This time tomorrow, People around the world will have downloaded the Consumer Preview for Windows 8. A major overhaul of the interface and combining touch with a traditional desktop OS; not just for laptops and desktops but also tablets. A response to the iPad and the army of Android tablets in an unclear market that has already seen well known OEMs retreat. To say this is a big deal would be an understatement.
This is the big bet and the dice haven’t been thrown yet.
For the last decade Microsoft has had an obituary written about it almost daily and not without reason. Microsoft has largely ignored the consumer space and when it has tried to compete has netted mixed results. The Xbox, Microsoft’s gaming console, has been a success but only after a lot of money has been put in. The Zune, was considered an iPod clone at best, got better but no one paid it attention. Then there the Ultra Mobile PCs which just proved that Wintel and its Manufacturing partners didn’t know a thing about creating new device categories. Windows’s reputation as a consumer Os was damaged first by delays in Longhorn (the next OS following Windows XP) then later by the finished product Windows Vista.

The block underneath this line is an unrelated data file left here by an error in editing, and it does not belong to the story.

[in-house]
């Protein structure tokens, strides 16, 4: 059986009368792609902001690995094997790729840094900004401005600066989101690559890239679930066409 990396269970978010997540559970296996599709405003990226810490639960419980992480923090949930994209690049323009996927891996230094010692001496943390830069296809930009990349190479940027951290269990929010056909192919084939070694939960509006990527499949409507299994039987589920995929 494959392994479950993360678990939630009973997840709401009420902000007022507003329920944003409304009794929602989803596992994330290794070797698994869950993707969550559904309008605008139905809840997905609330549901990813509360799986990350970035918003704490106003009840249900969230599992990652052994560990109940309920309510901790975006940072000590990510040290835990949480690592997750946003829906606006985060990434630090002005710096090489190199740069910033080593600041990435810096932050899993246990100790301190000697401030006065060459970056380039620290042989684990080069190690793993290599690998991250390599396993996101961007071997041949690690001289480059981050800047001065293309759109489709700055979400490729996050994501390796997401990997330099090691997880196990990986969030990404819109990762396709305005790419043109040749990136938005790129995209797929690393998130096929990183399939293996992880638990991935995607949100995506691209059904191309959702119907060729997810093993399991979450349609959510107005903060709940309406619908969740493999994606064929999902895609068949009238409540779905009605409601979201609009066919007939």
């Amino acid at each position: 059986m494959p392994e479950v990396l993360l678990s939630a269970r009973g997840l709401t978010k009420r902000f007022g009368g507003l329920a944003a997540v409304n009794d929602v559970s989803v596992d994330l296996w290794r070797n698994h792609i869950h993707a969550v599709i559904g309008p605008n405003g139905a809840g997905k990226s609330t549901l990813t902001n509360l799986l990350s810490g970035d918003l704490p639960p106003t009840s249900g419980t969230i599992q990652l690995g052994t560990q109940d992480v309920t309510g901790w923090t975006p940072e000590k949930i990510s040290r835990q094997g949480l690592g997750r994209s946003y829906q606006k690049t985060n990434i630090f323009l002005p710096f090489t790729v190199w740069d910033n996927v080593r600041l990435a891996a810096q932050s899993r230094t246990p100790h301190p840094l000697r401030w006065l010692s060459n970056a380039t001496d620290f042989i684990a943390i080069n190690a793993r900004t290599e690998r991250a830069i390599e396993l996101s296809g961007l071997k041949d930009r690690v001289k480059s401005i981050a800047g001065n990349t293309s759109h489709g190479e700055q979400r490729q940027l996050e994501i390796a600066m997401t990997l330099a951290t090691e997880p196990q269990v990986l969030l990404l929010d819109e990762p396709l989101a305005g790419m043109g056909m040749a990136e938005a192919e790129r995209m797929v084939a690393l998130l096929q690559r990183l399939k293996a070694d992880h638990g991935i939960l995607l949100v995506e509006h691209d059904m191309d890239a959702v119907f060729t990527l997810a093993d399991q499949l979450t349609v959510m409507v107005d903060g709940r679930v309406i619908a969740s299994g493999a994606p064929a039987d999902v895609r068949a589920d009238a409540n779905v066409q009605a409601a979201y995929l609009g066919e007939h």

Right now reviews for Windows 8 are mixed; many like the Metro UI (which was first seen in Windows Phone 7) but don’t see how well the new interface will work on non-touch devices. Also some wonder why maintain the Windows 7 Aero design for the desktop, which one reviewer described as the drunk uncle who shows up to a family reunion. Windows 8 will have to meet the expectations of its billion person user base; to be both a consumption device as well as a creation device. That means everybody from the IT guy to the person walking into a Best Buy.
So far what we know is this; Microsoft will be releasing the Preview to general public around 9 am ET US. It will contain Semantic Zoom and the Windows Store (Application store). There will be third and first party programs in the store and they will be free. A few attendees will receive prototype Arm devices.
Windows 8 is a new hope and an unknown. It is a hope for its maker Microsoft who want to be a player in this Post-PC landscape of tablets and mobile devices (its core OS MinWin is rumored to be coming to the phone). But its also the hope for device and chip makers. While Google’s Android has done well on smart phones it hasn’t repeated itself with tablets; and a lot of tablet makers are looking at Windows 8 as the software that helps them break into the tablet market.
To me, Windows 8 won’t be the last stand for Microsoft but it will be the last time they have a sure crack at the consumer market without a major overhaul. Its success will not depend on the size of the Windows install base but whether developers embrace the Metro touch UI, pricing, devices, and that the story they put together hits people in the right way. I’m excited but I’m just one guy. The trick is to get everybody hyped.
And that’s all that remains.
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Sorry if this was a rambling mess